Trial registration

ClinicalTrials.gov NCT00049322.

Background

Hepatocellular cancer (HCC) is a global health concern, with an incidence exceeding 500,000 new cases per year worldwide [1]. In the United States, HCC is one of the few cancers with rising rates of incidence and mortality [2]. This increasing incidence has been directly linked to hepatitis C, and indirectly linked, through studies in obesity and diabetes, to non-alcoholic steatohepatitis (NASH) [3-5].

The management of hepatocellular cancer (HCC) is dictated by the degree of underlying liver dysfunction, the burden of malignancy, and the patient's performance status [6]. Within this framework, patients are stratified into treatment groups, including resection, percutaneous ablation, transarterial chemoembolization (TACE), orthotopic liver transplantation (OLT), systemic therapy, and/or supportive care. TACE is generally employed in the treatment of large (> 3 cm) or multifocal HCC confined to the liver, in the context of preserved liver function [6]. Although TACE is a palliative procedure by itself, TACE may be used to control disease in patients awaiting curative OLT.

TACE takes therapeutic advantage of the liver's dual blood supply: hepatocellular cancer cells are preferentially supplied by branches of the hepatic artery, whereas hepatocytes are preferentially supplied by branches of the portal vein [6]. By infusing chemotherapeutic agents directly into vessels supplying the tumor, and subsequently obstructing these vessels with an embolization material, the HCC receives prolonged exposure to the chemotherapeutic agent, and is deprived of its' blood supply. This technique has demonstrated its ability to improve overall survival compared to supportive care in a meta-analysis [7], and in randomized phase III clinical trials [8,9]. Ultimately, however, TACE fails due to incomplete embolization, partial recanalization, and/or induction of neovascularization [10].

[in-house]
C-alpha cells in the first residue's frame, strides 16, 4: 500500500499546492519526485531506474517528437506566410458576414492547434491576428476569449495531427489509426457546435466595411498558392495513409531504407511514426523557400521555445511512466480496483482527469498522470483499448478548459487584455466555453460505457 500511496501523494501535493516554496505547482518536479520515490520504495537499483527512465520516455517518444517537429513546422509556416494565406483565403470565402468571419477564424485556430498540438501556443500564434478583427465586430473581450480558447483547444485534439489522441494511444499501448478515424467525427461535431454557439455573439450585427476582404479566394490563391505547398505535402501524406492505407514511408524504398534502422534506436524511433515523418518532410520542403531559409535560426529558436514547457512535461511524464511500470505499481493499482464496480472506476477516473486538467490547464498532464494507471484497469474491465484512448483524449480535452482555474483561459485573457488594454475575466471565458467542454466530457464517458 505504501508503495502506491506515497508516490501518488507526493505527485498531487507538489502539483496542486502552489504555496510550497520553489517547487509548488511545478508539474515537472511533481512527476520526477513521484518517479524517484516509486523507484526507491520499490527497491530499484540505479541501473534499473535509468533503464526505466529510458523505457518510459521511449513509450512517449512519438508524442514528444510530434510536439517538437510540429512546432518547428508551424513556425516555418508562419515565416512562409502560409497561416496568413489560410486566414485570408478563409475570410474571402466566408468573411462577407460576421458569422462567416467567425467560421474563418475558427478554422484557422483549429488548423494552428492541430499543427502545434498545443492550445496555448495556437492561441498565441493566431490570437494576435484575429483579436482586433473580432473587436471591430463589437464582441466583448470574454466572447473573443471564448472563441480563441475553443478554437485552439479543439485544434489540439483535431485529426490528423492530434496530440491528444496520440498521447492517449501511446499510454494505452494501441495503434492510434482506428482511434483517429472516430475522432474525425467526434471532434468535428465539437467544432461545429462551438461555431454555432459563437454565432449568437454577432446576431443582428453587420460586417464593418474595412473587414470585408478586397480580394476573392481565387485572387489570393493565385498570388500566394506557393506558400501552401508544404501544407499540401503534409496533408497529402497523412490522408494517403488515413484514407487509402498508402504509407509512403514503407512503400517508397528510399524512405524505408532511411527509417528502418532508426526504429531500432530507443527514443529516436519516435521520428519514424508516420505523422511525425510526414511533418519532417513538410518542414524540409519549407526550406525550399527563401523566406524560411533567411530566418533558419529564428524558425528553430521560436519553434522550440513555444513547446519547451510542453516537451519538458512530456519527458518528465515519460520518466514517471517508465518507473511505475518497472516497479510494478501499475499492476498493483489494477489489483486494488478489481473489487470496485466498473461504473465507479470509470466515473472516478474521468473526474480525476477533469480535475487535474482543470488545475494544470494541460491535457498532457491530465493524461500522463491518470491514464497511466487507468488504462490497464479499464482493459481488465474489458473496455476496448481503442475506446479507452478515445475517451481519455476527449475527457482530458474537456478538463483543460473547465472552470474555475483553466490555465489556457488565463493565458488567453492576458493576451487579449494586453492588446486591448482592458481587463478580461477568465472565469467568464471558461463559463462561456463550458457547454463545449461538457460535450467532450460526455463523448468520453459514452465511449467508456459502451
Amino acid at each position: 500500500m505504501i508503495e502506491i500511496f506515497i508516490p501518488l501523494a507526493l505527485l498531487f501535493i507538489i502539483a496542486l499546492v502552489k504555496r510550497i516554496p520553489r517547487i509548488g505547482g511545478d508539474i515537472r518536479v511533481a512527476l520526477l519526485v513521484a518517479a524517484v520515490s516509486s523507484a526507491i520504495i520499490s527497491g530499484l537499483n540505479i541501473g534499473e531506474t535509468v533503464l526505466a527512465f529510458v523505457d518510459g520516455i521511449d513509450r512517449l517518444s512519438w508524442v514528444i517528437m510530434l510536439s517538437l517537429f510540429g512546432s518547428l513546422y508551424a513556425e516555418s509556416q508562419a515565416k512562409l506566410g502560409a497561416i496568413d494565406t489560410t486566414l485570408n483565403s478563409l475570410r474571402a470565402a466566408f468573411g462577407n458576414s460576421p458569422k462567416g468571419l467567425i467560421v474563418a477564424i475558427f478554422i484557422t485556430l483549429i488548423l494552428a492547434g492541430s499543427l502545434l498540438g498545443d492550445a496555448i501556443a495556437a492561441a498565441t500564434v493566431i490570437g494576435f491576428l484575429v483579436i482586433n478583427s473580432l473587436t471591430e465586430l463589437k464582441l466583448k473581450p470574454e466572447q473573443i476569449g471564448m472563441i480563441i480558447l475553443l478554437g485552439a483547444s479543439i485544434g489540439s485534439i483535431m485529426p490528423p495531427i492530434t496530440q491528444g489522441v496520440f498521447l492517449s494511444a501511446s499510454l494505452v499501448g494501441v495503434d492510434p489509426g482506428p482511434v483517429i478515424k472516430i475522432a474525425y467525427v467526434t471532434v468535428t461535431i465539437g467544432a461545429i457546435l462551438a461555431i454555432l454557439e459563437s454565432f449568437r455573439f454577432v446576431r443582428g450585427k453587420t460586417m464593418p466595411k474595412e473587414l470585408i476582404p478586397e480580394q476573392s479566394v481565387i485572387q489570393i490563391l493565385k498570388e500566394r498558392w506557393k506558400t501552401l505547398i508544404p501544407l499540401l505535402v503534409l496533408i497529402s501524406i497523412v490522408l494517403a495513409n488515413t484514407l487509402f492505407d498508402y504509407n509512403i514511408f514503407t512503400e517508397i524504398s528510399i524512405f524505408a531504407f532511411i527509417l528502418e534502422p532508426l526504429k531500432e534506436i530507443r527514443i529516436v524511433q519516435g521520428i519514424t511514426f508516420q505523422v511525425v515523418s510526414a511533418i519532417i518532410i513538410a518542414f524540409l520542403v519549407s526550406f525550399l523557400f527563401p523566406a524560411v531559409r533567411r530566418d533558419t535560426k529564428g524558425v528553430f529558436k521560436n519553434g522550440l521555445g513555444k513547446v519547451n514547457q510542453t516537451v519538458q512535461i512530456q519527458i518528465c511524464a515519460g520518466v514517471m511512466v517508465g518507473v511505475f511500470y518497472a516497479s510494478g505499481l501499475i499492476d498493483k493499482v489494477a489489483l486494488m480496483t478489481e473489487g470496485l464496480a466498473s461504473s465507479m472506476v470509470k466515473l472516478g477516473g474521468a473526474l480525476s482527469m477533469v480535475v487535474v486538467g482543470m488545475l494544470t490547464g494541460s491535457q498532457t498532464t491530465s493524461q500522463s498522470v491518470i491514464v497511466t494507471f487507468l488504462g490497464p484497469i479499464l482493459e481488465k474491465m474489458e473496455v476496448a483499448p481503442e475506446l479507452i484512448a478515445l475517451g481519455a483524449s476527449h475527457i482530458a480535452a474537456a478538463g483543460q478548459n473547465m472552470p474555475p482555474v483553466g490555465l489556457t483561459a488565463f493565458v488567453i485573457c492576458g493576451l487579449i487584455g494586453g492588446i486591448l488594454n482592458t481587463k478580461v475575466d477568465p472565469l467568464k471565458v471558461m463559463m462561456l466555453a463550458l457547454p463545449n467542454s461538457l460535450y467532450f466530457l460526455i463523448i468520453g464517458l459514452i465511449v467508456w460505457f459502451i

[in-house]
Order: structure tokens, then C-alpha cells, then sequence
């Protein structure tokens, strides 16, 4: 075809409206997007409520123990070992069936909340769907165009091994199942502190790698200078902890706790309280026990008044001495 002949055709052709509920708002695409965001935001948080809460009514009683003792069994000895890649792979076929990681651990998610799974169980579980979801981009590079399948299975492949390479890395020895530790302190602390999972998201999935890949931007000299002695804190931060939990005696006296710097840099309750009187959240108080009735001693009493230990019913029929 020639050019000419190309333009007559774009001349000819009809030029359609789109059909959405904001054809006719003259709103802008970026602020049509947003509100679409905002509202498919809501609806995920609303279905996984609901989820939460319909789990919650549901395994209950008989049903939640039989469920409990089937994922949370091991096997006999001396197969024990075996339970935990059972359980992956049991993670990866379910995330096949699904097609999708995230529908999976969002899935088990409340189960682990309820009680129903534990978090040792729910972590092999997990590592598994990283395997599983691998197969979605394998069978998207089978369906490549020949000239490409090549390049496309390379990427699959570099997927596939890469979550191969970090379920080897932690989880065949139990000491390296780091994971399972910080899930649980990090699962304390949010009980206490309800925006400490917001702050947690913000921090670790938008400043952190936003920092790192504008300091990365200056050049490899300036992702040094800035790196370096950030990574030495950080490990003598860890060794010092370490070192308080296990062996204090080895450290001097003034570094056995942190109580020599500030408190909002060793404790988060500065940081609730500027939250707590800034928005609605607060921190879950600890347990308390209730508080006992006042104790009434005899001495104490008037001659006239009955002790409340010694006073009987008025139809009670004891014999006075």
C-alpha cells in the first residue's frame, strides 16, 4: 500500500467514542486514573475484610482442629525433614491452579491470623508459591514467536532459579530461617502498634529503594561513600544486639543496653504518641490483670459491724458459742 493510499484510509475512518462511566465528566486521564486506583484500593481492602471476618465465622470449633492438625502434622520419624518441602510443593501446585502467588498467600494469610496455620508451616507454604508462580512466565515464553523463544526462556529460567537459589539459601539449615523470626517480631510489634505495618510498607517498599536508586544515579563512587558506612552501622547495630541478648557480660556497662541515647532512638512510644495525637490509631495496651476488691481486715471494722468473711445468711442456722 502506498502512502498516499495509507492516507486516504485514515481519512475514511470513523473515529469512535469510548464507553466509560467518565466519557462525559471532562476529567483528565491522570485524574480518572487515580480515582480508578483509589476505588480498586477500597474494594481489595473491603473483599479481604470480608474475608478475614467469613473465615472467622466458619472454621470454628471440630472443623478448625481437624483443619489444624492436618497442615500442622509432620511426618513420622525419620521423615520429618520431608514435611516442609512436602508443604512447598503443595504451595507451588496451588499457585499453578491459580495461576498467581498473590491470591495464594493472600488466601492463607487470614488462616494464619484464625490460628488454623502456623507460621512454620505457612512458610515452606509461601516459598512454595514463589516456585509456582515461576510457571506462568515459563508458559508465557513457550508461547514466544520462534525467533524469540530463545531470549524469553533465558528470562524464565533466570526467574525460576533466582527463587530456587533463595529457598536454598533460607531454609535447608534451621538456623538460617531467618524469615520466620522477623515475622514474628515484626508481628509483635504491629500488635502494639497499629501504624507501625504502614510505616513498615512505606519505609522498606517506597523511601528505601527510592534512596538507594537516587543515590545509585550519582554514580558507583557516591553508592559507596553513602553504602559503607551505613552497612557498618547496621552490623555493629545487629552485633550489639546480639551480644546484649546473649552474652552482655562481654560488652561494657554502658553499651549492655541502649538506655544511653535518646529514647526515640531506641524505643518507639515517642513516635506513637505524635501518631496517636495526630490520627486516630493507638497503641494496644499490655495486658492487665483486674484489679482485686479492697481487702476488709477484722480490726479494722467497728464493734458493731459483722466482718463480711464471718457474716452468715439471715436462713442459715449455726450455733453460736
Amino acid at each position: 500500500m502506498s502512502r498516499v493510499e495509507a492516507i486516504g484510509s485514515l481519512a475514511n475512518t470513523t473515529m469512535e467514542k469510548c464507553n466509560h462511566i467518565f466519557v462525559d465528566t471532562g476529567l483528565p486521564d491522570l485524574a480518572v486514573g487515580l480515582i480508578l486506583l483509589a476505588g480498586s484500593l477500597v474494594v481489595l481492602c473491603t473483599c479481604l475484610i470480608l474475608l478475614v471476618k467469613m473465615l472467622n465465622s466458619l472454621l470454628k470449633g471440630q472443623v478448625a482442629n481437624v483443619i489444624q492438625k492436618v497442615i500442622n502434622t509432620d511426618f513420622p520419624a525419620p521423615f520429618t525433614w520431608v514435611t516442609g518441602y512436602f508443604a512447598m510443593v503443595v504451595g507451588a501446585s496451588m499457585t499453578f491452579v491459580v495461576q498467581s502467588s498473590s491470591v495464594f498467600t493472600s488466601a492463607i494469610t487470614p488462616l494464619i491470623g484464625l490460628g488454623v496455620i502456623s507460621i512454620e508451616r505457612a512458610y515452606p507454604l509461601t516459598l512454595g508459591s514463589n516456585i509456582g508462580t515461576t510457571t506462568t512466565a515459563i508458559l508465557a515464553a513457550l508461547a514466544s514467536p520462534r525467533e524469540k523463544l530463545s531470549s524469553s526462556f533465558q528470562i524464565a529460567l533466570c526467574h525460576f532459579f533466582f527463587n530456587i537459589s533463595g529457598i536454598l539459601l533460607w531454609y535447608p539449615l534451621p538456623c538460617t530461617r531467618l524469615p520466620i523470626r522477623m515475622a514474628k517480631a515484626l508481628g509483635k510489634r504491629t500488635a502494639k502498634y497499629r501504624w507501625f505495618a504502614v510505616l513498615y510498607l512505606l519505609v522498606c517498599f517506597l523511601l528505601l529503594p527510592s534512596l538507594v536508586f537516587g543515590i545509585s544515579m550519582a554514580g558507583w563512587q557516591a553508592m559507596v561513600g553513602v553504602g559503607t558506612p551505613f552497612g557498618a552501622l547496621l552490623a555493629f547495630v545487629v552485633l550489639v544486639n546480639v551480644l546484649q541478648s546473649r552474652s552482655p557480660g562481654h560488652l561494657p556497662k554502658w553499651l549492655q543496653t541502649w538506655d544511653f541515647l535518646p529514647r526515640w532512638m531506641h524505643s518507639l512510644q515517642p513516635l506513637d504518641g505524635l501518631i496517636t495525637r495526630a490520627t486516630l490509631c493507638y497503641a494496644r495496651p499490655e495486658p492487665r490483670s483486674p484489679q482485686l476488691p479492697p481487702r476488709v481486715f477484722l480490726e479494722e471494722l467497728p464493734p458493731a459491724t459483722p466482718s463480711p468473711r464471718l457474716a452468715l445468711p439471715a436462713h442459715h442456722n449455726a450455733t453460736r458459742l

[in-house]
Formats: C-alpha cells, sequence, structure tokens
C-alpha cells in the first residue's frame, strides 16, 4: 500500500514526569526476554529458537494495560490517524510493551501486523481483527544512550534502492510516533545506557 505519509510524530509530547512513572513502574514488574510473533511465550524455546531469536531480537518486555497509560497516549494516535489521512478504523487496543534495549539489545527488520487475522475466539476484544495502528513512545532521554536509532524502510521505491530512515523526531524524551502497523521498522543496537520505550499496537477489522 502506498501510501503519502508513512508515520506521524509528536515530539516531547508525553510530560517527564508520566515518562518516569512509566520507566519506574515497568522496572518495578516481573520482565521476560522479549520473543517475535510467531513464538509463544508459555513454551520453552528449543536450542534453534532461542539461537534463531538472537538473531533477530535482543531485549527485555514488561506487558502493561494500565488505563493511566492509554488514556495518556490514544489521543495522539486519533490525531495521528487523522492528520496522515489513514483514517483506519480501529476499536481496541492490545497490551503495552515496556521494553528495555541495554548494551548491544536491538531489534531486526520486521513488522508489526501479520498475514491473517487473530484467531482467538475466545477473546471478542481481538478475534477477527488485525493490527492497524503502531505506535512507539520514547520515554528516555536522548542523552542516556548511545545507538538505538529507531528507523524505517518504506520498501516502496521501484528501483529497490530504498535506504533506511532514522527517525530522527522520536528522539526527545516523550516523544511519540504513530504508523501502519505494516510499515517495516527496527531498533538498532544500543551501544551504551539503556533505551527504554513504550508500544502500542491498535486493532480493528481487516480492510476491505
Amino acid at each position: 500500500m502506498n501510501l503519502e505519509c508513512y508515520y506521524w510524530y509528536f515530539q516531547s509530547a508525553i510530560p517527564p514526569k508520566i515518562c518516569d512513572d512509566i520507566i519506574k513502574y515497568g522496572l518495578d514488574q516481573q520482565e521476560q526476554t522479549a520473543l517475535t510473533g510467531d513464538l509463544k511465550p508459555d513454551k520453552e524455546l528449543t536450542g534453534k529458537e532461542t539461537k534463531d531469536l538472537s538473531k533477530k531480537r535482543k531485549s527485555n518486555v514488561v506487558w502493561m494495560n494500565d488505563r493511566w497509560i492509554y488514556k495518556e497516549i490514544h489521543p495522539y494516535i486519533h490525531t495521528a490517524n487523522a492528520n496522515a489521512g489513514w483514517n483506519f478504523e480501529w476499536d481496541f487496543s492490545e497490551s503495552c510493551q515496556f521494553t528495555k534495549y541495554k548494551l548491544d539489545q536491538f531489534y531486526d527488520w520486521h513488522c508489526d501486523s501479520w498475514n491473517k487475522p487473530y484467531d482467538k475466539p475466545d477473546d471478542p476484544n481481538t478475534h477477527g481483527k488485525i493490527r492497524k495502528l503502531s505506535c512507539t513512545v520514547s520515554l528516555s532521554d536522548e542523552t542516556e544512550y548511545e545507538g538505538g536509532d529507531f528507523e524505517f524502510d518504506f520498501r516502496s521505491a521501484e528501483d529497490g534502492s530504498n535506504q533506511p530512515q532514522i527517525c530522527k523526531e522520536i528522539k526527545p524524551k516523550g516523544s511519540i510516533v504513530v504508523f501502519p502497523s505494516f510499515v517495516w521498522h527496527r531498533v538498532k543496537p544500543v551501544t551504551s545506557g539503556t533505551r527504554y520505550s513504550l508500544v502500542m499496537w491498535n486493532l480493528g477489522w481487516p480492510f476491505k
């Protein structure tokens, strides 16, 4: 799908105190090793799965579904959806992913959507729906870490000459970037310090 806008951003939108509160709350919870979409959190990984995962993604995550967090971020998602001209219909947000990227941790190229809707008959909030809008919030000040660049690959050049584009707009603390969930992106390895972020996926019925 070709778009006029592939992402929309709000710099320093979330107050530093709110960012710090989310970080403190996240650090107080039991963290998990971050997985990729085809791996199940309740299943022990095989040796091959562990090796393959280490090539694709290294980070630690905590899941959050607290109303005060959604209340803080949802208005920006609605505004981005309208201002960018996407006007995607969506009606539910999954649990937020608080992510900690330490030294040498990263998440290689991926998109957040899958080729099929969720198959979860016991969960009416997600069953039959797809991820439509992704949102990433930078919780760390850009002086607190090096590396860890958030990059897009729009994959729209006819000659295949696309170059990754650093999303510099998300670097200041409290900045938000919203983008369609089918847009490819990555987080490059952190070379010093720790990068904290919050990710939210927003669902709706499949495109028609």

Vascular endothelial growth factor (VEGF) is a potent regulator of neovascularization that appears to play a role in HCC [11]. Serum VEGF levels are higher in patients with HCC than in patients with benign liver lesions or healthy controls [12,13]. Also, higher serum or plasma VEGF levels predict clinicopathologic features of HCC, including increased tumor size, presence of distant metastases and/or vascular invasion, and advanced stage [12-14]. Patients with higher pre-operative serum VEGF levels have decreased disease-free and overall survival [13,15], and patients with higher pre-procedure VEGF levels are less likely to respond to TACE [12,16]. Finally, TACE appears to upregulate VEGF through an induction of tumor anoxia and ischemia [10,12,17]. This evidence supports the investigation of anti-VEGF therapy in the treatment of HCC.

Given the role of VEGF in HCC, and the changes in VEGF associated with TACE, this pilot study was designed to test the hypothesis that therapy directed against VEGF may improve upon the results observed with TACE alone. Bevacizumab, a humanized monoclonal antibody against VEGF was chosen over one of the multi-targeted anti-angiogenic agents because bevacizumab could more directly test the VEGF hypothesis. Also, in an orthotopic HCC Hep3B model, bevacizumab significantly decreased tumor microvessel density, decreased human serum α-fetoprotein (AFP), and prolonged the time to progression in treatment mice compared to control mice [18]. In this investigator-initiated pilot study, patients who were scheduled to undergo TACE were randomized to either observation (TACE-O) or intravenous bevacizumab (TACE-BEV). All patients underwent sequential angiograms, providing a unique opportunity to study neovascularity in real time. The principal objective was to compare neovessel formation at 10 and 14 weeks in patients treated with TACE plus or minus intravenous bevacizumab. The secondary objectives were to: i) assess progression free survival (PFS) at 16 weeks; ii) determine overall survival (OS); iii) describe the toxicities of bevacizumab in liver disease; iv) evaluate the pharmacokinetics (PK) of bevacizumab in liver disease; and v) measure VEGF before and after TACE with and without bevacizumab.